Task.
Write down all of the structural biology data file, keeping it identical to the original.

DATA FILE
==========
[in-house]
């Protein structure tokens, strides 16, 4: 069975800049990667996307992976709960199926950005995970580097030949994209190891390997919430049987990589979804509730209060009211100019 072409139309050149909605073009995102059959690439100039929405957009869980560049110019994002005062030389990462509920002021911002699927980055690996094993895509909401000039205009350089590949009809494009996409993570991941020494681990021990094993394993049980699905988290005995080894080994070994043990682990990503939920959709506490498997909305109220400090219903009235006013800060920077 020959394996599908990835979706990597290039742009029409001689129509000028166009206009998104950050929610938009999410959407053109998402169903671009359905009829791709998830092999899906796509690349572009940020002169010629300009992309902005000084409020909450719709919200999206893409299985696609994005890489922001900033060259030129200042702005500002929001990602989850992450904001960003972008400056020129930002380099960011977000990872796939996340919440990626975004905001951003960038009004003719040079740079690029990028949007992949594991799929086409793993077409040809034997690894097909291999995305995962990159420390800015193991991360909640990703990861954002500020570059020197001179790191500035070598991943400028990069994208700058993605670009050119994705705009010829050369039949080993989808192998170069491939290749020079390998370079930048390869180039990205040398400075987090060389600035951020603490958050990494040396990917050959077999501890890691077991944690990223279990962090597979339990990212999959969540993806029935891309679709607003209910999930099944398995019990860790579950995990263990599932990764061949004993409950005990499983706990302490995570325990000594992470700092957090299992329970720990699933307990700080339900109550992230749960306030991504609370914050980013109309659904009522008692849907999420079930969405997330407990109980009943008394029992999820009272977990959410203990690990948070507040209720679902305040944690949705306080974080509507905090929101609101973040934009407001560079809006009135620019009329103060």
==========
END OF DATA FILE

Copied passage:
[in-house]
């Protein structure tokens, strides 16, 4: 069975800049990667996307992976709960199926950005995970580097030949994209190891390997919430049987990589979804509730209060009211100019 072409139309050149909605073009995102059959690439100039929405957009869980560049110019994002005062030389990462509920002021911002699927980055690996094993895509909401000039205009350089590949009809494009996409993570991941020494681990021990094993394993049980699905988290005995080894080994070994043990682990990503939920959709506490498997909305109220400090219903009235006013800060920077 020959394996599908990835979706990597290039742009029409001689129509000028166009206009998104950050929610938009999410959407053109998402169903671009359905009829791709998830092999899906796509690349572009940020002169010629300009992309902005000084409020909450719709919200999206893409299985696609994005890489922001900033060259030129200042702005500002929001990602989850992450904001960003972008400056020129930002380099960011977000990872796939996340919440990626975004905001951003960038009004003719040079740079690029990028949007992949594991799929086409793993077409040809034997690894097909291999995305995962990159420390800015193991991360909640990703990861954002500020570059020197001179790191500035070598991943400028990069994208700058993605670009050119994705705009010829050369039949080993989808192998170069491939290749020079390998370079930048390869180039990205040398400075987090060389600035951020603490958050990494040396990917050959077999501890890691077991944690990223279990962090597979339990990212999959969540993806029935891309679709607003209910999930099944398995019990860790579950995990263990599932990764061949004993409950005990499983706990302490995570325990000594992470700092957090299992329970720990699933307990700080339900109550992230749960306030991504609370914050980013109309659904009522008692849907999420079930969405997330407990109980009943008394029992999820009272977990959410203990690990948070507040209720679902305040944690949705306080974080509507905090929101609101973040934009407001560079809006009135620019009329103060």